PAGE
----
Printer Friendly

All around us people with disabilities are doing extrordinary things. (A call for stories).

For example: Manoru Samuragoch has a severe hearing disability--he is completely deaf in his left ear and can hear only slightly with the help of a hearing aid in his right. Despite this condition, Manoru has become a renowned music composer for Sony's Playstation 2. Dubbed a "digital-age Beethoven," his music has been described as haunting and majestic.

* Anda Vidal has competed in the World Recreational Team Skating Championship even though she has Lupus. She has learned to deal with her disease on days of competition. It can flare up indiscriminately and without warning, leaving her with a discomfort in her joints that is so debilitating she can not walk. Anda has fecund ways to redirect her pa so it actually increases her focus when she skates.

* Sarah Morris has Cerebral Palsy. She's also a huge Los Angeles Dodger's fan who happens to live in Anderson, Texas. Sarah's created her own web site to cover the team. Unable to use her arms, Sarah types out her stories with the aid of a head pointer. During the season, she works 55 hours a week writing five to seven game reports, several editorials, and researching upcoming games. In her articles, Sarah feels free to criticize managers' strategies as well as the batting stances of star players.

* Since he was a child, Steve Mikita has had Spinal Muscular Atrophy. The disease left him unable to walk. Undeterred, Steve graduated from Duke University and the University of Utah Law School. He is currently the and has argued many cases before the state Supreme Court. He travels the country telling his story.

* At age 38, Art Mellor learned that he had Multiple Sclerosis. An MIT graduate, at the time of his diagnosis Art was chief technology officer of Gold Wire Technology, a firm he cofounded. Three years later, he is the president of the non-profit Boston Cure Project for Multiple Sclerosis. With help from his neurologist Dr. Tim Vartanian, Art is trying to identify what needs to be done in MS research, locate the research gaps, and find the right people to fill them.

These are extraordinary stories about people with disabilities. Unfortunately, they are given little or no coverage by the traditional media. To deal with this problem, we have founded No Limits Media. NLM is a national, non-profit organization established in 2001 to create television, print and Internet projects for the disability community of America. These products are designed to help forge a sense of common identity and personal empowerment among people with disabilities. NLM is committed to developing these projects in collaboration with people with disabilities, advocacy groups, public agencies, and individuals who work to improve the lives of people with disabilities.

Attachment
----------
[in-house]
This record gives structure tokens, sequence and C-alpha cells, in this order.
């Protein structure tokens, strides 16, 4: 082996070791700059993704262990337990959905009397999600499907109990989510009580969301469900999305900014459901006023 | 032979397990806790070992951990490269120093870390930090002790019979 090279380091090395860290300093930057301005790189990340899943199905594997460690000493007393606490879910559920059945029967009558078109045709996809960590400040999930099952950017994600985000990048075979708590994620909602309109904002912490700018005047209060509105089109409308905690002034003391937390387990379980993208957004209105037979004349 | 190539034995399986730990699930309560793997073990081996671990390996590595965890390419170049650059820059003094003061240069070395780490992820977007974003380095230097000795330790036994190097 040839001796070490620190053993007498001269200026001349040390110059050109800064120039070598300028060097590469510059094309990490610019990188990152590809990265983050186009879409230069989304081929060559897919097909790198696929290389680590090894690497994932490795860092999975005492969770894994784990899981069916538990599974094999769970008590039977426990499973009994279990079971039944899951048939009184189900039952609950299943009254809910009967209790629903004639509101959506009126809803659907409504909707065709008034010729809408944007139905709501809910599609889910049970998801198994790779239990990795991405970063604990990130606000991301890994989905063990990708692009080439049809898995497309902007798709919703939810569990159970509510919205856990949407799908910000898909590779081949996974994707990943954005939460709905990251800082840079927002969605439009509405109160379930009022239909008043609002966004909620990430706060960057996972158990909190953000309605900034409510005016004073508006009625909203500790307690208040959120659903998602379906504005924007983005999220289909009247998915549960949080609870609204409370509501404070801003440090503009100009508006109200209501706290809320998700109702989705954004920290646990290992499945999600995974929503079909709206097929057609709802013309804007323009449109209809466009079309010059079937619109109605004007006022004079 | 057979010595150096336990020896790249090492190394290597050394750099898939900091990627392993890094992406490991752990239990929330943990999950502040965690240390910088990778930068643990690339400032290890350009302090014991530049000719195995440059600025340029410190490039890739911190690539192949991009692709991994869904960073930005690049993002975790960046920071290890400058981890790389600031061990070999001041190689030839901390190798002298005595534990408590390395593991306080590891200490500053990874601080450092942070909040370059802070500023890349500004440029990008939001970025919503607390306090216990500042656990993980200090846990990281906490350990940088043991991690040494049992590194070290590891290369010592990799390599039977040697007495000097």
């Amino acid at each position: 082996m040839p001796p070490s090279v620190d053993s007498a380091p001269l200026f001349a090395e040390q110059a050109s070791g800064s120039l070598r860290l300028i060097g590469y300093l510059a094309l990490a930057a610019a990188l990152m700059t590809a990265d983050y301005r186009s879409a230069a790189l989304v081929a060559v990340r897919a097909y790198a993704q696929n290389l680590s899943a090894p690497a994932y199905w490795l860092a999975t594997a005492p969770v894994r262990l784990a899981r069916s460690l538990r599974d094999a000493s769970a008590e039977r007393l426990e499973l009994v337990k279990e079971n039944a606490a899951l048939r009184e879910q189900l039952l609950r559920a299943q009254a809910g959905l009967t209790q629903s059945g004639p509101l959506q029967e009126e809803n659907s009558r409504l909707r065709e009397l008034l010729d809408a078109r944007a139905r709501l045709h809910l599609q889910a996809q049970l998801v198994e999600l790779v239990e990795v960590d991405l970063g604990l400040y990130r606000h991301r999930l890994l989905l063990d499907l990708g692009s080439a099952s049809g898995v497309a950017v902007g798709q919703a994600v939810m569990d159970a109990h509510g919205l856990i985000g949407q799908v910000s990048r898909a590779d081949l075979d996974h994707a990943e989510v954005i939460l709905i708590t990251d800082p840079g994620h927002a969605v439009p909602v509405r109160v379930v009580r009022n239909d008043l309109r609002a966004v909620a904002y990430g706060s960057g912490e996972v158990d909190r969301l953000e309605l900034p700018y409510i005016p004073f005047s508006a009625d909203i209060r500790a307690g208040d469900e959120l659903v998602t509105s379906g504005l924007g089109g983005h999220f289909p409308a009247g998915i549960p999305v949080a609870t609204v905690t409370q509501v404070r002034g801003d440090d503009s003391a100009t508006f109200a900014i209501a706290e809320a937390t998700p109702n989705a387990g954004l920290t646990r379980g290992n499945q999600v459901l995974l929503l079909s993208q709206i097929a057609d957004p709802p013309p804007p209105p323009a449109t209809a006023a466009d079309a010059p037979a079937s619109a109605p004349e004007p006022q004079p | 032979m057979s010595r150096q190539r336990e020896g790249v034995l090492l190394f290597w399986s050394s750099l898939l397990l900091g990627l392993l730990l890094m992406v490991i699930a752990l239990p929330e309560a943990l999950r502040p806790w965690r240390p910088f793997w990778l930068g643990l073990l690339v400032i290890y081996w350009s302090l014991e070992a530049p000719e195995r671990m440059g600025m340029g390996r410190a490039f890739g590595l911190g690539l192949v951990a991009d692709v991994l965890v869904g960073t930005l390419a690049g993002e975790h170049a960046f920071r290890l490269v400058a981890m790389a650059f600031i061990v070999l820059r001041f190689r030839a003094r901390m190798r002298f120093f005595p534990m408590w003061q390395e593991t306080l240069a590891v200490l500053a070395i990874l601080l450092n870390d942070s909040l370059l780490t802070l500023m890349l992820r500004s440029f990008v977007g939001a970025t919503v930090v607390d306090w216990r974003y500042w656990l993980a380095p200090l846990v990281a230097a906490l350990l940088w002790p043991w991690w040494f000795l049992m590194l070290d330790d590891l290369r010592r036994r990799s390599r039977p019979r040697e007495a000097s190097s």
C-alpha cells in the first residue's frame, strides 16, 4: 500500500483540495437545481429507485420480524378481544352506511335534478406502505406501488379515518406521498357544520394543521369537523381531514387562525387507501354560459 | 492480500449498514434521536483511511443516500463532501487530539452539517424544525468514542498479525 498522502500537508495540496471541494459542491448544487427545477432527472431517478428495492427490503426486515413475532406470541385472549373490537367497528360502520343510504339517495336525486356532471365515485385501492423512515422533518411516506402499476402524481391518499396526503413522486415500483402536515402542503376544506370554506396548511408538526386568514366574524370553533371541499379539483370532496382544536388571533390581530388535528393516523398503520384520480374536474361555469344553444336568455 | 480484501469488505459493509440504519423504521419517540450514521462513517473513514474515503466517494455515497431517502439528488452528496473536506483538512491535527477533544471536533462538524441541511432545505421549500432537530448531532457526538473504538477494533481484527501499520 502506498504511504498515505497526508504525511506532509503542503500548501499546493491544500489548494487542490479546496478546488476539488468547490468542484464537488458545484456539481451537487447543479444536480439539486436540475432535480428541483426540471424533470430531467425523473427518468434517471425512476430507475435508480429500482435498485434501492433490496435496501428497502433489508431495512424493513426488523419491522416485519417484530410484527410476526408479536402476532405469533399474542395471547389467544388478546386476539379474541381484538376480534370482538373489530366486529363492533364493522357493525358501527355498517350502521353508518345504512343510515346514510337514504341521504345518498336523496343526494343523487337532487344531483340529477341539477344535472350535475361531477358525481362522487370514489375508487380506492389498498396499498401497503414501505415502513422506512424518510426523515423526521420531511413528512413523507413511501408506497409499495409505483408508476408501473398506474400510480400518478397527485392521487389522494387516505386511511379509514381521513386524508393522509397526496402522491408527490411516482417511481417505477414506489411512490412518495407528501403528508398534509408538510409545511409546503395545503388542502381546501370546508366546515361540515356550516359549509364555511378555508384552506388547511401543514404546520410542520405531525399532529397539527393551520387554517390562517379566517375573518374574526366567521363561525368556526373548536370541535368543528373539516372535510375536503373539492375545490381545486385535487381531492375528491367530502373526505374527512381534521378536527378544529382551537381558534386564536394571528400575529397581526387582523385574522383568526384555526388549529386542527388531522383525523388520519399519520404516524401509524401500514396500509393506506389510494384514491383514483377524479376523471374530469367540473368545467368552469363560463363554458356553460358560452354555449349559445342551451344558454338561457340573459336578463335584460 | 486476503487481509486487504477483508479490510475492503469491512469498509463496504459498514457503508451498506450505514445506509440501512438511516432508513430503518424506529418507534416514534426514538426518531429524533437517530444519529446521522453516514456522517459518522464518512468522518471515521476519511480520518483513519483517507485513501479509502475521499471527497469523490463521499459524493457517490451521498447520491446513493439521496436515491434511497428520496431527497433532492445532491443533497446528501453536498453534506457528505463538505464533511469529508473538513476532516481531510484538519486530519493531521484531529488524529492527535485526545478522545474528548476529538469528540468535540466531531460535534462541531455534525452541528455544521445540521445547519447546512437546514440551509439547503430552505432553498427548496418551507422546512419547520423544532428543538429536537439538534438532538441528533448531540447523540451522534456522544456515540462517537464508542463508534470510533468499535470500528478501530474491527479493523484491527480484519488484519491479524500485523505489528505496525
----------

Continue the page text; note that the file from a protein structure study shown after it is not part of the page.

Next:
Our first project was the acclaimed book Raising the Bar, a look at the accomplishments of athletes with disabilities. The book carried an essay about the rise of the parathletic movement, along with stunning photographs of these athletes in action. Raising the Bar was hailed as a publishing breakthrough that profoundly moved those that read it.

Currently, we are engaged in two major projects. The first is a television magazine-style series that focuses on the lives of people with disabilities. We have created two pilots hosted by the nationally renowned anchor and disability activist Bree Walker. The pilots aired in San Francisco in January, 2003. We are seeking funding for a 13-part series that will be broadcast by AT&T Broadband.

Our other project is called The Gift. The book's theme is that every disability carries a gift that enables people with that disability to understand life in a new and profound way. This sensibility is the common thread that unites all people with disabilities.

The Gift will be structured around a series of "short stories" of between three to five pages. Like the stories above, The Gift will cover a range of disabilities and describe the lives of people with disabilities.

To be as inclusive as possible, we would like to solicit stories from the disability community. You can provide us with stories and the names of people to contact based on your experience. Please send your suggestions to with the subject line, "A Call for Stories."

We hope to make The Gift as much of a breakthrough book as Raising the Bar. With your help we know this can be accomplished.

Artemis Joukowsky is Chairman of the Board of No Limits Media. He has Spinal Muscular Atrophy. Artemis is also a board member of the Families of Spinal Muscular Atrophy. He is a venture capitalist and the co-author of Raising the Bar.

Larry Rothstein is a best-selling author and a co-founder of No Limits Media. He is the co-author of Raising the Bar.
COPYRIGHT 2003 EP Global Communications, Inc.
No portion of this article can be reproduced without the express written permission from the copyright holder.
Copyright 2003 Gale, Cengage Learning. All rights reserved.

Article Details
Printer friendly Cite/link Email Feedback
Author:Joukowsky, Artemis; Rothstein, Larry
Publication:The Exceptional Parent
Geographic Code:1USA
Date:Mar 1, 2003
Previous Article:Writing letters of medical necessity.
Next Article:Team approach vital to managing ADHD.

Related Articles
Fractured images: the body of Christ needs healing.
The rewards of enabling in El Salvador. (Inter-American System).
Fenway Park, historic venue for August disabilities night.
For further reading ... (further reading).
I'm just human, not inspirational. (voices).
An unlikely pair--character education through literacy strategies.
The disabled take the stage.
To improve the health and wellness of persons with disabilities: what it means to you. (The Surgeon General's Call to Action).

Terms of use | Privacy policy | Copyright © 2021 Farlex, Inc. | Feedback | For webmasters |